Anzac Day and Anzac Biscuits

Memorable Anzac Day 2020

Anzac Day 2020 will be different and I am sure will not be forgotten for many years. In two days time Australians will try to celebrate Anzac Day – but in a way that is foreign to us.  The Covit-19 Virus has changed everything.  As large groups of people cannot meet together as we have done for many years, the big events, the march through the capital cities and country towns, the dawn services are all cancelled.

Our compromise is holding candle ceremonies in the driveway of our homes – as long as we are no closer than 1.5 meters from everyone else.  We will play music and the Last Post via our phones, but it will not be the same.  Better than nothing, that’s all.

Making Anzac Biscuits

At this time, it is common to make Anzac Biscuits and I have done so.  I made one batch yesterday and will probably make more tomorrow.  They are easy to make, as long as you can get all the ingredients, which is also a problem during this virus.

The ingredients are simple: plain flour, butter, rolled oats, golden syrup, sugar, water, bicarb soda, and coconut.  (I am not a great fan of coconut, so I omit this ingredient and no one who eats them notices!)

Anzac Day and Anzac Biscuits 1

Tea and Anzac Biscuit

Here is a recipe for coconut free biscuits.  Click here.  

Light Up the Dawn in your Driveway

One way we can participate in Anzac Day is to go to our driveways, with a candle and light up the dawn.  Families can stand together, but strangers must ensure that they are 1.5 meters away from others.  Various music and the Last Post will be available on our mobile phones, though musicians may play the music live.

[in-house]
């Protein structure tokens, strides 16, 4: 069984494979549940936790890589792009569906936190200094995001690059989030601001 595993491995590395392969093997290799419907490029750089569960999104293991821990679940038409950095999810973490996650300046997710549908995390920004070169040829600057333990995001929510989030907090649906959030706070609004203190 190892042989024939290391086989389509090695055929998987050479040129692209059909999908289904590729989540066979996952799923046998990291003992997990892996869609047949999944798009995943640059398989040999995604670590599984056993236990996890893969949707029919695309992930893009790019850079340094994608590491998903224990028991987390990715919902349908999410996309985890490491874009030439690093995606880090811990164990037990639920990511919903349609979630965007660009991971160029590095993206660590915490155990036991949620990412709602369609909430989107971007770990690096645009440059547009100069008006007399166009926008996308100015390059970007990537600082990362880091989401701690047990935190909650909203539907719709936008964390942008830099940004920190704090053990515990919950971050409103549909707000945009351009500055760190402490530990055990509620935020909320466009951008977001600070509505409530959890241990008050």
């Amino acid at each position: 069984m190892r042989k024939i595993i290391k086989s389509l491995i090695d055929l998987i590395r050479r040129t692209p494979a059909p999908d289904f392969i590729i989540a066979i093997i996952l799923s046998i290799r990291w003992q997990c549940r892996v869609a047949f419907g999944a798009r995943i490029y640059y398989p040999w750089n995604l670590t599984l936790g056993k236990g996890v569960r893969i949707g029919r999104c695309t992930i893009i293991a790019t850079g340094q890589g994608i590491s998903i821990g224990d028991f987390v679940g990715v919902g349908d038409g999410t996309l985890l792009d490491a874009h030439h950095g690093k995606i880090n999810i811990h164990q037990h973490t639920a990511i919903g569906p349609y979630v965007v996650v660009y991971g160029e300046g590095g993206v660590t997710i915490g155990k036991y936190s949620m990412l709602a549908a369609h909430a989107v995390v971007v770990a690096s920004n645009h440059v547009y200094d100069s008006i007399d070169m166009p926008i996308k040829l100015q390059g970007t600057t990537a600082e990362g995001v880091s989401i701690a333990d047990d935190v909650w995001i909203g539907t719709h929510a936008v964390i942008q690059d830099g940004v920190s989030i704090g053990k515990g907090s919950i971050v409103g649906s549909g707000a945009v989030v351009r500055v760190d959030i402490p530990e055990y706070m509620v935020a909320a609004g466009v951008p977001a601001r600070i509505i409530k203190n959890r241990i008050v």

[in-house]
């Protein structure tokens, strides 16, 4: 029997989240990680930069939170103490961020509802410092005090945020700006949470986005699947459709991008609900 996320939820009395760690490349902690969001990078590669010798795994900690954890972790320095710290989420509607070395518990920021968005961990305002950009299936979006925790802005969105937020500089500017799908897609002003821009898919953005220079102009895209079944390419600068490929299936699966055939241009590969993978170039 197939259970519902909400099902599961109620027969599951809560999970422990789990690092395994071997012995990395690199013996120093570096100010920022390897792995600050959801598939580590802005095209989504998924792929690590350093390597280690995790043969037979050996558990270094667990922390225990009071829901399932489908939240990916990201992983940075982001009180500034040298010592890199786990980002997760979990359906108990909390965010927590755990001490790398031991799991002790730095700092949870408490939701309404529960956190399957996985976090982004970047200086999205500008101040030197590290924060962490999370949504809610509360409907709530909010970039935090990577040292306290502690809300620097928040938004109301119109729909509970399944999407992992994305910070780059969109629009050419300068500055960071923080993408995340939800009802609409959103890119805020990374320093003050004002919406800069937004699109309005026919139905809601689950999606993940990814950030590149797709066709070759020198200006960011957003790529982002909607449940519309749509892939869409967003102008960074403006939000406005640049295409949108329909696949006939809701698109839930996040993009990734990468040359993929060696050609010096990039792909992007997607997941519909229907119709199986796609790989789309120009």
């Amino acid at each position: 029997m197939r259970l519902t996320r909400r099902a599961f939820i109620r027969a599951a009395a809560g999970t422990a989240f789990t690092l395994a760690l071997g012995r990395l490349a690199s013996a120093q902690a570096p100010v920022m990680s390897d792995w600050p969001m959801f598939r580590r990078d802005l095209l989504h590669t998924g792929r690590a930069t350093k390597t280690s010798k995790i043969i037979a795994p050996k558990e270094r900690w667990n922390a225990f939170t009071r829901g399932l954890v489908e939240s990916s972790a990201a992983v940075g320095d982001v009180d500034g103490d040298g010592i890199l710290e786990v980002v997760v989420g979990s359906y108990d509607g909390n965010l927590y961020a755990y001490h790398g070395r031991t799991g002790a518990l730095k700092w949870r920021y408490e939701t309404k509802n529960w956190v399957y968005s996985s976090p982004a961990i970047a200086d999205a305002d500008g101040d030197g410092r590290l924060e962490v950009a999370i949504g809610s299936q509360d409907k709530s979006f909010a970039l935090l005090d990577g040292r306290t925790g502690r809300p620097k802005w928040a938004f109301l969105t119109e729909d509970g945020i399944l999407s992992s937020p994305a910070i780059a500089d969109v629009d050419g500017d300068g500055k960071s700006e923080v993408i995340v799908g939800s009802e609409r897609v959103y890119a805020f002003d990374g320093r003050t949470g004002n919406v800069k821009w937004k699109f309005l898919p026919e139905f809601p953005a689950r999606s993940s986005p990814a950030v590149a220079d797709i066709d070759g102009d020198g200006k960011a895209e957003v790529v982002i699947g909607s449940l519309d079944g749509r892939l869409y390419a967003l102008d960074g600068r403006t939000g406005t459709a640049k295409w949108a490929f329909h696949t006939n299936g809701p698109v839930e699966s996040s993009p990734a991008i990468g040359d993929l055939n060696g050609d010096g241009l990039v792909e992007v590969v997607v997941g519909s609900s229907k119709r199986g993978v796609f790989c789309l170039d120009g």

I have put reminder notices on the letter boxes of the three groups of units here, so it will be interesting to see how many/who turns up.  I made no mention of candles – some folk will and some won’t.  So it will be a different Anzac Day for Australians in 2020.

My Memories of Anzac Day in My Childhood.

My parents were both in the Armed Forces, during World War II, but remained in Australia.  My father had issues with the army, and as a result, we didn’t go to Anzac Day events that I recall.  After I left home (and I don’t things changed because of that) he started going to ceremonies at the Brighton Jetty, South Australia.  My sister talks about it – for I understand he continued to do that well in his later years.   An experience I was never to have with my parents.  However, in Brisbane, we went to the march in Brisbane City, and at Wynnum.  When I lived in Beachmere I attended the events there.

In the Forces in Alice Springs

It was when my father was in the Army that he spent time in Alice Springs, perhaps around the Pine Gap US Military base.  He became very unwell there and was transported to Melbourne to the Heidelberg Hospital for several weeks and was discharged from the hospital and the Army, because of his health issues.  However, a few days later he re-enlisted, but with a caveat that he could not serve overseas because of his health issues.  It was that experienced that played on his mind for a long time.

A Day of  Anzac Tears

Despite my lack of connection with people involved in the wars, I do find it a very emotional day.  I do tear up quite a bit, but especially at home when I watch the interviews and news items on television.  I am quite an emotional person at different times, and I like to be alone as I shed my tears.  I think that will be the case this year.









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About Di Hill

My business card says "Writer, Traveller, Camera Addict, Bamboo Fan, Workshop Presenter." This website will focus on my writing - and the workshops I present. Workshops on Blogging, Marketing for Writers, and Life Story Writing.
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